Vascular communication functions to facilitate blood distribution within tissues and can be demonstrated as conducted vasomotor responses. This study was designed to determine if local application of sodium nitroprusside (SNP) would affect arteriolar function at remote sites. In the cheek pouch of anesthetized hamsters, local application of SNP and nifedipine caused arteriolar dilation only at the site of application (7.1 ± 0.5 and 7.4 ± 0.6 μm), but not at remote sites. The application of SNP enhanced subsequent remote, nitric oxide (NO)-independent dilation in response to methacholine, which was applied at a site upstream from the SNP application site (6.7 ± 0.7 versus 4.5 ± 0.7 μm for methacholine alone). This potentiating effect was also observed following application of 3-morpholinosydnonimine, but not following nifedipine. This nonvasomotor influence of SNP was not affected by Nω-nitro-L-arginine (L-NA), tetrodotoxin (TTX), Gap 27 peptide or halothane. Attenuated local dilation in response to methacholine by L-NA could be partially recovered following downstream application of SNP, suggesting that SNP-induced potentiation was associated with enhanced vasodilatory signals at the methacholine application site. Thus, our results suggest that SNP induces nonvasomotor signals in arterioles to affect the network distribution of blood flow. Intrinsic NO, TTX-sensitive Na+ channels and gap junctional communication do not seem to play a major role in the conduction of the nonvasomotor signals.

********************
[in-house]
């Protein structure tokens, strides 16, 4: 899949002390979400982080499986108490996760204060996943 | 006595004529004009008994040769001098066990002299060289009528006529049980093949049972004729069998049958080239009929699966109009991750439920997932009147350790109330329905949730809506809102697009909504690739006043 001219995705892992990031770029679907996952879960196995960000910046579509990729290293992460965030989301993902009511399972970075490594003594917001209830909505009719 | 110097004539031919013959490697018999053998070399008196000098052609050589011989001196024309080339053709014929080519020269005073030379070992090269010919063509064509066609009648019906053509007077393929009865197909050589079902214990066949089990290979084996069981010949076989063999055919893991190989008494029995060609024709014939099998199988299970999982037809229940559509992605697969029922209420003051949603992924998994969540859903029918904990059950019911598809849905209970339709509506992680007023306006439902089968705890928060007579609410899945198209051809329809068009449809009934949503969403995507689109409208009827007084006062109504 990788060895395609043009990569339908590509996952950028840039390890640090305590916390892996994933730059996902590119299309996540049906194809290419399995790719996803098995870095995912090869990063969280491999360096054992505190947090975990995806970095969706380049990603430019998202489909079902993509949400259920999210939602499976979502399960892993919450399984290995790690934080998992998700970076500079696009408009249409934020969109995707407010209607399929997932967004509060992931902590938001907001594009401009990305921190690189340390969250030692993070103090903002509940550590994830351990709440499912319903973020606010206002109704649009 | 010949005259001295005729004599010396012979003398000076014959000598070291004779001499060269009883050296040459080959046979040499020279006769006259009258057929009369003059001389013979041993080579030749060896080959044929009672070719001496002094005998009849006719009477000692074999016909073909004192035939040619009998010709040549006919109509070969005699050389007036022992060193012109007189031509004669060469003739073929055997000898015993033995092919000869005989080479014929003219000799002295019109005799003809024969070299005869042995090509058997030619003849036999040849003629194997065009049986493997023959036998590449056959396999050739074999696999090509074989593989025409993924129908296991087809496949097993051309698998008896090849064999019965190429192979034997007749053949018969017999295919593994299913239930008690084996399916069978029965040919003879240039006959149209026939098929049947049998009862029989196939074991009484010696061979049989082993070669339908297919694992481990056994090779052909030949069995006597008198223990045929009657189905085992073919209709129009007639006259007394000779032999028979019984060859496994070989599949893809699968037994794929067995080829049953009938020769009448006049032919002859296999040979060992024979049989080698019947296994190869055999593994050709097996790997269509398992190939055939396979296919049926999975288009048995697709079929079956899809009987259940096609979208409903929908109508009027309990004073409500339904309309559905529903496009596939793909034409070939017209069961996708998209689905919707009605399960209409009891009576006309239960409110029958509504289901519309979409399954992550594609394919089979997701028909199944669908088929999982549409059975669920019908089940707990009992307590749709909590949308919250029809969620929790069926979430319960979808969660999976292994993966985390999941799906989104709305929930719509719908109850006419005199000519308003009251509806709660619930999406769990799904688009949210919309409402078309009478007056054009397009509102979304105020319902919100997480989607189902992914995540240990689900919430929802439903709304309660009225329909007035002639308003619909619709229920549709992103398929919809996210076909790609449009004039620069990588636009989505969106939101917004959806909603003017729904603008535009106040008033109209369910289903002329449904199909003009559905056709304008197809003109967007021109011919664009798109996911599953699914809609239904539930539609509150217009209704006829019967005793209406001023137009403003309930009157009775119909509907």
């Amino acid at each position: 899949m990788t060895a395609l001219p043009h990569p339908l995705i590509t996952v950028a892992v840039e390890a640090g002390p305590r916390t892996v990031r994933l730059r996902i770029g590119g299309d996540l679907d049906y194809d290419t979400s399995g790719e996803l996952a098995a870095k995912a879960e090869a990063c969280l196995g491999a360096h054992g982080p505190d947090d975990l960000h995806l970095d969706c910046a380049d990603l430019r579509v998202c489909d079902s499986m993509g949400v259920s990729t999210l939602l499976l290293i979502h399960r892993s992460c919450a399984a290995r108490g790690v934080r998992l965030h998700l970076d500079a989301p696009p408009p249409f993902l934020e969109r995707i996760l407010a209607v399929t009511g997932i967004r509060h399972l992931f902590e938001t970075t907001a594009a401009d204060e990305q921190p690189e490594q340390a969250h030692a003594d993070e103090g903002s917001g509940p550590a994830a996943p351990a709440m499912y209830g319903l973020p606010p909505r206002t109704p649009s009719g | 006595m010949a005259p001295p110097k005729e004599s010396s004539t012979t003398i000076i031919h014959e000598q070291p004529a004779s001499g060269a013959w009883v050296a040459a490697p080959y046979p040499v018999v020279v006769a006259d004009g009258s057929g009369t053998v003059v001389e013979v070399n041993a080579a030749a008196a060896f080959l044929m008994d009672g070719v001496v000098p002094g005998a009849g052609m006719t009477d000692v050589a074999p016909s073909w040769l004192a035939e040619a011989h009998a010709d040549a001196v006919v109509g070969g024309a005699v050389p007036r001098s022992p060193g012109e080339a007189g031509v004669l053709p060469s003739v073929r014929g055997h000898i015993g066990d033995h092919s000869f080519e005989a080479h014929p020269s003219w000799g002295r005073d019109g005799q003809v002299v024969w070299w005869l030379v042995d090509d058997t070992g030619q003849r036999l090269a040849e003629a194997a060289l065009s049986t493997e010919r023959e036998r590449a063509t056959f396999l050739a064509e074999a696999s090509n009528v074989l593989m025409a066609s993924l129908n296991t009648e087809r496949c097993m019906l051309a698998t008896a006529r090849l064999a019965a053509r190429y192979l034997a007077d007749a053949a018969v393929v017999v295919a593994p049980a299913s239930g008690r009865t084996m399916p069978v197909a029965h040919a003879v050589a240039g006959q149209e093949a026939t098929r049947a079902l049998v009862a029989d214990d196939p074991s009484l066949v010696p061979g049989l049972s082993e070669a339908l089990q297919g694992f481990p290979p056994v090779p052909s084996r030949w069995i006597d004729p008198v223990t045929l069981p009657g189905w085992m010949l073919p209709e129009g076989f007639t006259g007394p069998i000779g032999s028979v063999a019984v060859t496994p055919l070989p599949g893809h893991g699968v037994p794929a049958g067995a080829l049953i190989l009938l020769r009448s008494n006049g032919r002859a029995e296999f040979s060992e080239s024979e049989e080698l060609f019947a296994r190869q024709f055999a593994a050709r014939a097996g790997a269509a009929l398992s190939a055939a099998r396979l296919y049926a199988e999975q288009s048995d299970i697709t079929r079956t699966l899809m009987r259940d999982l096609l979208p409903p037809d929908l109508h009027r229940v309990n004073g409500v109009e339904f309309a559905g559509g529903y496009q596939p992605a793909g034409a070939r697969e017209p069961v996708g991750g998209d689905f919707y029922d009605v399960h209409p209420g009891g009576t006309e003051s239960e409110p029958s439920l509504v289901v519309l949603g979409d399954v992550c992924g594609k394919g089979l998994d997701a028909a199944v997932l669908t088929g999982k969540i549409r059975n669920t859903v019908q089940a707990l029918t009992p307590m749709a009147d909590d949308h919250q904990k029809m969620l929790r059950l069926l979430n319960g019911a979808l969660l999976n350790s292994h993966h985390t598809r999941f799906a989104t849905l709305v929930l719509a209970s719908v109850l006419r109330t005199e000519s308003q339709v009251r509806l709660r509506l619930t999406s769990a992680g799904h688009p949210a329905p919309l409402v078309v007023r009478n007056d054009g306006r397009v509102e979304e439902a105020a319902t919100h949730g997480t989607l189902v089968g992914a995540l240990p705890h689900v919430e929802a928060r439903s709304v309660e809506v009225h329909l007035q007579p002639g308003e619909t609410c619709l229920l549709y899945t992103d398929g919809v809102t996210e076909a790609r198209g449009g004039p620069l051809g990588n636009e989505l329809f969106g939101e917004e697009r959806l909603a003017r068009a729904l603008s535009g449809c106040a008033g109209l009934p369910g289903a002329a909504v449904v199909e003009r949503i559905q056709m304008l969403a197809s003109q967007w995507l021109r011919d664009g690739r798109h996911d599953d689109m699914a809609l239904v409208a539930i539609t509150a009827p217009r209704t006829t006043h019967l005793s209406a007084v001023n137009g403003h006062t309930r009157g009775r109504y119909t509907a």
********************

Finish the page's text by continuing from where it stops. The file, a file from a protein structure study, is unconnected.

- Cheek pouch
- Conducted response
- Endothelium-derived hyperpolarizing factor
- Muscarinic receptors
- Vascular communication
ASJC Scopus subject areas
- Cardiology and Cardiovascular Medicine